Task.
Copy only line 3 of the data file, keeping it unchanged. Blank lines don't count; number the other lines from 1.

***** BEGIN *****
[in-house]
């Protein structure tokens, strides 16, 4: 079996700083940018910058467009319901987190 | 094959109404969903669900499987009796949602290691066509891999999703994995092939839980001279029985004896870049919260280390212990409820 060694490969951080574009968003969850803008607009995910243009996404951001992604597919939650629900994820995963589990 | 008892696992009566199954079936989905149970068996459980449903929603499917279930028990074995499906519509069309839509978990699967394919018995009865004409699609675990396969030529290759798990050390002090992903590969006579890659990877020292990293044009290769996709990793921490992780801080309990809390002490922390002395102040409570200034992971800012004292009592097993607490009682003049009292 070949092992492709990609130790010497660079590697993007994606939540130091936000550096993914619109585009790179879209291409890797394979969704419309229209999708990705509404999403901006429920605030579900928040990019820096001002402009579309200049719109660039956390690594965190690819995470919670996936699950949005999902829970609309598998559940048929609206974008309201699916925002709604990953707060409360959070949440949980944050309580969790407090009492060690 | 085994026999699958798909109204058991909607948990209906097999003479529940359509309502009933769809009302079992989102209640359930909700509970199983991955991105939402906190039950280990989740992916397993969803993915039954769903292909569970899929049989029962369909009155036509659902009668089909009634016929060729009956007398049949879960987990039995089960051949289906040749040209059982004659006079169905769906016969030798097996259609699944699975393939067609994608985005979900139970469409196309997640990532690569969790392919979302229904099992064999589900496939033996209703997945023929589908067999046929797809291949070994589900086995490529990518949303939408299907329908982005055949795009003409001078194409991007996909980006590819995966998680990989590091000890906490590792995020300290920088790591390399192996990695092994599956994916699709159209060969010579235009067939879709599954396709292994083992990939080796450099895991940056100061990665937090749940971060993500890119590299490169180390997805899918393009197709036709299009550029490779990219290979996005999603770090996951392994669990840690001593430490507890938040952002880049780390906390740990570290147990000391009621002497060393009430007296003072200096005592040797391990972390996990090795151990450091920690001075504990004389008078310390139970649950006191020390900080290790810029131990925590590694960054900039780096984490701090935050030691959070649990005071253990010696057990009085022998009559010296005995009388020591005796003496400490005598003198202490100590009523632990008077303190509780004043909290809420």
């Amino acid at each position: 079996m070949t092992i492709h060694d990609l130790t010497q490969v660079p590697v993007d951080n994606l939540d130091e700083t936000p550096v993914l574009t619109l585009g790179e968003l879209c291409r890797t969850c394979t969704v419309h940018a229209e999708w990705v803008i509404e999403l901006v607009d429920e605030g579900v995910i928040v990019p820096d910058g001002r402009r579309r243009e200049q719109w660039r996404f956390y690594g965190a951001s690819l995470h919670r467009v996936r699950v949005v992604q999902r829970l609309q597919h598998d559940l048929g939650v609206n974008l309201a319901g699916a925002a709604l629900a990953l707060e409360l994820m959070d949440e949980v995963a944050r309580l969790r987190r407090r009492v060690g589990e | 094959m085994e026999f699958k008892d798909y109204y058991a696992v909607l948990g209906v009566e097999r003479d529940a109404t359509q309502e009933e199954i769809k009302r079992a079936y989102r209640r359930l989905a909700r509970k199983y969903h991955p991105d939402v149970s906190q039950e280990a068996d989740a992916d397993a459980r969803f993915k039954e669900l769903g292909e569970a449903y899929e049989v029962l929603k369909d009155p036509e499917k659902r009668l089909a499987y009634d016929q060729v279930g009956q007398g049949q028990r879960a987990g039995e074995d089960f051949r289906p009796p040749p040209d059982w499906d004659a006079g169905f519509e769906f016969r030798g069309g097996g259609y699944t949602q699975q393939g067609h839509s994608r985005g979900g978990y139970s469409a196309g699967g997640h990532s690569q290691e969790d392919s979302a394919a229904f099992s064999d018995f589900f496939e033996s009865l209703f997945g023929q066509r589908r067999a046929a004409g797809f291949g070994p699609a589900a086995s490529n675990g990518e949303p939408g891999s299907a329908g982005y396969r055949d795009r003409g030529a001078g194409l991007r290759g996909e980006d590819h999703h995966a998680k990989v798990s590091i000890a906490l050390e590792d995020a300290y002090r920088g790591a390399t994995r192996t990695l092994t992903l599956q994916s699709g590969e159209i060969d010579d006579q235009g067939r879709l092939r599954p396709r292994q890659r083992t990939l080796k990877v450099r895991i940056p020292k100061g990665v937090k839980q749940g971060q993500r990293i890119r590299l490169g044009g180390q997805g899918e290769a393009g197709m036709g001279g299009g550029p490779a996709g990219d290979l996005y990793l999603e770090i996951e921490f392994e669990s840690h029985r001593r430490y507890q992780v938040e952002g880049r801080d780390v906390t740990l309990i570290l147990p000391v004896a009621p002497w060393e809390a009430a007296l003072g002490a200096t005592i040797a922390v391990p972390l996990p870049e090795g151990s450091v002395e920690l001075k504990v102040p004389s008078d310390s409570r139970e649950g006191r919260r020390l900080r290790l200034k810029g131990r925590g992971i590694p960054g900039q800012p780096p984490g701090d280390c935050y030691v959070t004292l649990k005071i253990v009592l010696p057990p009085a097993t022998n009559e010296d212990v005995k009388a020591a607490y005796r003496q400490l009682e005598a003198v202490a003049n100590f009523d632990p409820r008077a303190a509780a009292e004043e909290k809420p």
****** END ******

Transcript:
């Amino acid at each position: 079996m070949t092992i492709h060694d990609l130790t010497q490969v660079p590697v993007d951080n994606l939540d130091e700083t936000p550096v993914l574009t619109l585009g790179e968003l879209c291409r890797t969850c394979t969704v419309h940018a229209e999708w990705v803008i509404e999403l901006v607009d429920e605030g579900v995910i928040v990019p820096d910058g001002r402009r579309r243009e200049q719109w660039r996404f956390y690594g965190a951001s690819l995470h919670r467009v996936r699950v949005v992604q999902r829970l609309q597919h598998d559940l048929g939650v609206n974008l309201a319901g699916a925002a709604l629900a990953l707060e409360l994820m959070d949440e949980v995963a944050r309580l969790r987190r407090r009492v060690g589990e | 094959m085994e026999f699958k008892d798909y109204y058991a696992v909607l948990g209906v009566e097999r003479d529940a109404t359509q309502e009933e199954i769809k009302r079992a079936y989102r209640r359930l989905a909700r509970k199983y969903h991955p991105d939402v149970s906190q039950e280990a068996d989740a992916d397993a459980r969803f993915k039954e669900l769903g292909e569970a449903y899929e049989v029962l929603k369909d009155p036509e499917k659902r009668l089909a499987y009634d016929q060729v279930g009956q007398g049949q028990r879960a987990g039995e074995d089960f051949r289906p009796p040749p040209d059982w499906d004659a006079g169905f519509e769906f016969r030798g069309g097996g259609y699944t949602q699975q393939g067609h839509s994608r985005g979900g978990y139970s469409a196309g699967g997640h990532s690569q290691e969790d392919s979302a394919a229904f099992s064999d018995f589900f496939e033996s009865l209703f997945g023929q066509r589908r067999a046929a004409g797809f291949g070994p699609a589900a086995s490529n675990g990518e949303p939408g891999s299907a329908g982005y396969r055949d795009r003409g030529a001078g194409l991007r290759g996909e980006d590819h999703h995966a998680k990989v798990s590091i000890a906490l050390e590792d995020a300290y002090r920088g790591a390399t994995r192996t990695l092994t992903l599956q994916s699709g590969e159209i060969d010579d006579q235009g067939r879709l092939r599954p396709r292994q890659r083992t990939l080796k990877v450099r895991i940056p020292k100061g990665v937090k839980q749940g971060q993500r990293i890119r590299l490169g044009g180390q997805g899918e290769a393009g197709m036709g001279g299009g550029p490779a996709g990219d290979l996005y990793l999603e770090i996951e921490f392994e669990s840690h029985r001593r430490y507890q992780v938040e952002g880049r801080d780390v906390t740990l309990i570290l147990p000391v004896a009621p002497w060393e809390a009430a007296l003072g002490a200096t005592i040797a922390v391990p972390l996990p870049e090795g151990s450091v002395e920690l001075k504990v102040p004389s008078d310390s409570r139970e649950g006191r919260r020390l900080r290790l200034k810029g131990r925590g992971i590694p960054g900039q800012p780096p984490g701090d280390c935050y030691v959070t004292l649990k005071i253990v009592l010696p057990p009085a097993t022998n009559e010296d212990v005995k009388a020591a607490y005796r003496q400490l009682e005598a003198v202490a003049n100590f009523d632990p409820r008077a303190a509780a009292e004043e909290k809420p």